The COVID-19 pandemic has left many self-employed individuals struggling to keep on top of all areas of their business, from new health and safety procedures to completing basic admin tasks.
With these additional burdens, it’s no surprise that occasional mistakes can start to creep into invoicing documents.
Twyla Verhelst, Head of FreshBooks Accountant Channel at leading online accounting software provider, FreshBooks, reveals the most common invoicing mistakes the self-employed have made since the start of the COVID-19 pandemic.
1. Your Invoices Do Not Include Payment Due Dates
Without specific payment dates on invoices, many of those who are self-employed may unintentionally send out “open invoices”. If there’s not a definitive payment timeframe, invoices are at risk of being ignored or forgotten about. Add in the use of vague language or jargon and this can potentially lead to confusion over the specified payment date.
Verhelst advises, “If you want to prevent confusion on your invoices, avoid unclear terminology such as, ‘NET 30’, or ‘Payment due within X number of days’. These can be interpreted differently, leaving many clients scratching their heads!
Make the payment date clear at the top of the invoice, as this way you’ll remove any confusion that could have unwittingly increased the amount of time it takes for you to get paid.”
2. You Haven’t Made It Easy to Pay
When it comes to invoicing, there’s one glaring omission that is easily forgotten: how to pay.
Verhelst states: “Failing to include how to pay information, whether it be by online payment or a bank transfer, can make paying you on time cumbersome. Even clients or customers who want to pay you, but don’t know how to, are likely to put off reaching out to you for clarity, thus further delaying your payment.”
3. You Haven’t Itemised Your Invoice
Since the start of the pandemic back in 2020, you may have found that more customers than ever before are expecting fully itemised invoices, not just for their own accounts, but to help monitor their personal costs.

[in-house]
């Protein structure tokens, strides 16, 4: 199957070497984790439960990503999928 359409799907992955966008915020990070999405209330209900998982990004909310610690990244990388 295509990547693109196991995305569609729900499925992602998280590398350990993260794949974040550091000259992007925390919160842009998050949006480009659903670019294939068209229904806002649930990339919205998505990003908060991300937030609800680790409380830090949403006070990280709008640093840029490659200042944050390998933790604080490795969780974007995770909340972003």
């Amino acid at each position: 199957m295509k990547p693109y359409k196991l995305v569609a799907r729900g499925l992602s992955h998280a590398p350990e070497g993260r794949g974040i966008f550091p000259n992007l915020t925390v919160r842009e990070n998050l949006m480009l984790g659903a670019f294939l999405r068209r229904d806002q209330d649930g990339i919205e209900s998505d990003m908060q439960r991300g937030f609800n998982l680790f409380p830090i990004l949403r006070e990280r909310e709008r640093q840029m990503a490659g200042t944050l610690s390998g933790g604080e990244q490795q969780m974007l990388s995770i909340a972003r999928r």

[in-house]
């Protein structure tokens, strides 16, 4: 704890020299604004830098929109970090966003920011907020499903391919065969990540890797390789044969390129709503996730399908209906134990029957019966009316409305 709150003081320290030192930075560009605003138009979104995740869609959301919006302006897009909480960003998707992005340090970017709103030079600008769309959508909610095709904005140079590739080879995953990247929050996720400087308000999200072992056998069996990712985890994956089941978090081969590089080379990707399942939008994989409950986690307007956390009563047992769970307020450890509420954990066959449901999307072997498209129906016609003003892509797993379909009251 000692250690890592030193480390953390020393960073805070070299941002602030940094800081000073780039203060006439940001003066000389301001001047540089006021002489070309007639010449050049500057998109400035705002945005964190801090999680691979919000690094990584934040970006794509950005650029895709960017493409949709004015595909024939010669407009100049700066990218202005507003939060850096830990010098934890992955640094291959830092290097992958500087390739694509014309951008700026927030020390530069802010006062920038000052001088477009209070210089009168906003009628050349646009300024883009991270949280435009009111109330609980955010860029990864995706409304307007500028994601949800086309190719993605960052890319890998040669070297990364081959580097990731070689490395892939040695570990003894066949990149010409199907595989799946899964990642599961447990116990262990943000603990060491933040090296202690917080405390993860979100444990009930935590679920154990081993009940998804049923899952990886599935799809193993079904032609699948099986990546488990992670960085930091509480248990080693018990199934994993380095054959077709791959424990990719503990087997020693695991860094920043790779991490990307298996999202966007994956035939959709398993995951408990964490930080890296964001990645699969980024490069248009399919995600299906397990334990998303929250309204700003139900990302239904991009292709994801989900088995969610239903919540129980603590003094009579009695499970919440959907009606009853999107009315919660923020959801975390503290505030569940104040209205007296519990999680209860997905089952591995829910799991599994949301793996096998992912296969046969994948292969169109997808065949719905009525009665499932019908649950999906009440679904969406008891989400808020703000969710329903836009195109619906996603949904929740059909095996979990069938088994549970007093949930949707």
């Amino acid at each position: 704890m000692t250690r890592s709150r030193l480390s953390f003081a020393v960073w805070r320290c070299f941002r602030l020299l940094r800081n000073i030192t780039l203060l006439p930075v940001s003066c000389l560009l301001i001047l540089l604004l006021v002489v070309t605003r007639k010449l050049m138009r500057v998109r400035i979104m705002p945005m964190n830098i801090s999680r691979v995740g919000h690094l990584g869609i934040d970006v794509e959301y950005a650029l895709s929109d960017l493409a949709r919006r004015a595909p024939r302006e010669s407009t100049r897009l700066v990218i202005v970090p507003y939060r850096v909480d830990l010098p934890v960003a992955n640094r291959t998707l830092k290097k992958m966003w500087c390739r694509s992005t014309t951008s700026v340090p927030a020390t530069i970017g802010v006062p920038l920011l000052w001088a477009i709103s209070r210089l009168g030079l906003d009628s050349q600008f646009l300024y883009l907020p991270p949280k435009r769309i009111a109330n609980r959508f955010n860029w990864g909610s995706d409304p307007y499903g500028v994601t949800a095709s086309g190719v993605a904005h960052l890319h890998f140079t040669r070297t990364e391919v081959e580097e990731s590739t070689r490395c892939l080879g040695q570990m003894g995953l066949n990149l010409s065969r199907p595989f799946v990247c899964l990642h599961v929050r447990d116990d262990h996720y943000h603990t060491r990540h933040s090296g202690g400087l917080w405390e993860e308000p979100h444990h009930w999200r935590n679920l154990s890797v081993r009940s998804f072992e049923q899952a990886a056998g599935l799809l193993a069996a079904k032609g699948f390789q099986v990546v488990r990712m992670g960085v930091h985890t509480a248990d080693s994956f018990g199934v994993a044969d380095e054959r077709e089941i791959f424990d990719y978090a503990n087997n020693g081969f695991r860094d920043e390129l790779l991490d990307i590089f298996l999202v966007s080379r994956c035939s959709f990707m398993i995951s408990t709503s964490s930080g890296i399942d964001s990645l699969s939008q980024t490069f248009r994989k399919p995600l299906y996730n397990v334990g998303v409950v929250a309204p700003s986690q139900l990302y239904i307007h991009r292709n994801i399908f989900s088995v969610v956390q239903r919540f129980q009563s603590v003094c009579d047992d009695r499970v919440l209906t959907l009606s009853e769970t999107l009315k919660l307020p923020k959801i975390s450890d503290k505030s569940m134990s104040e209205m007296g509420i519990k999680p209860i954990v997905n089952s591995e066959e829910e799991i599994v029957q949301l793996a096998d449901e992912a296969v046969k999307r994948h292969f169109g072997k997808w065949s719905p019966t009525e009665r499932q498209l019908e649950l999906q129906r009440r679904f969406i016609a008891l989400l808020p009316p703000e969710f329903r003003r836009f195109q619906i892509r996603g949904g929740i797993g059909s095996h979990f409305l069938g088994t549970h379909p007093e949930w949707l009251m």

Verhelst reveals: “When you’re self-employed, time is precious. So, instead of painstakingly tailoring all your invoices to each client, get into the habit of itemising all your invoices as standard.
This approach will help you get paid faster and will also help reduce the likelihood of there being payment discrepancies.”
4. Your Invoice Isn’t Courteous
Did you know that being courteous on your invoices can help you get paid faster? Believe it or not, invoices that come across as impolite or discourteous are more likely to be put aside for “another day”.
Verhelst adds: “A simple addition of ‘thank you for your business’ or even a ‘please’ on your invoice can prompt your customer or client to pay their bill more efficiently.”
5. Your Invoices Have Hidden or Unexpected Fees
Hidden costs on an invoice can give your customers a nasty, unwanted surprise. Moreover, businesses who add hidden fees to their invoices can lose trade as a result.
To avoid these potential problems, go through all the costs with your client before you invoice them. This will demonstrate integrity and transparency on your part, as well as helping to avoid any future disputes over the payment amount.
Verhelst concludes: “Invoicing is a critical procedure for all businesses, as any delays can cause issues with suppliers and ultimately affect the cash flow of the business. This is especially important during the pandemic when every payment is key.
Having a clear, streamlined invoicing process will transform your admin processes, so you can then follow the same procedure every time. It’s useful to get invoicing software in place as this will help to quicken the payment process and help relieve any unnecessary stress. It will also provide suppliers with a document that is easy to follow, helping them to pay invoices faster.”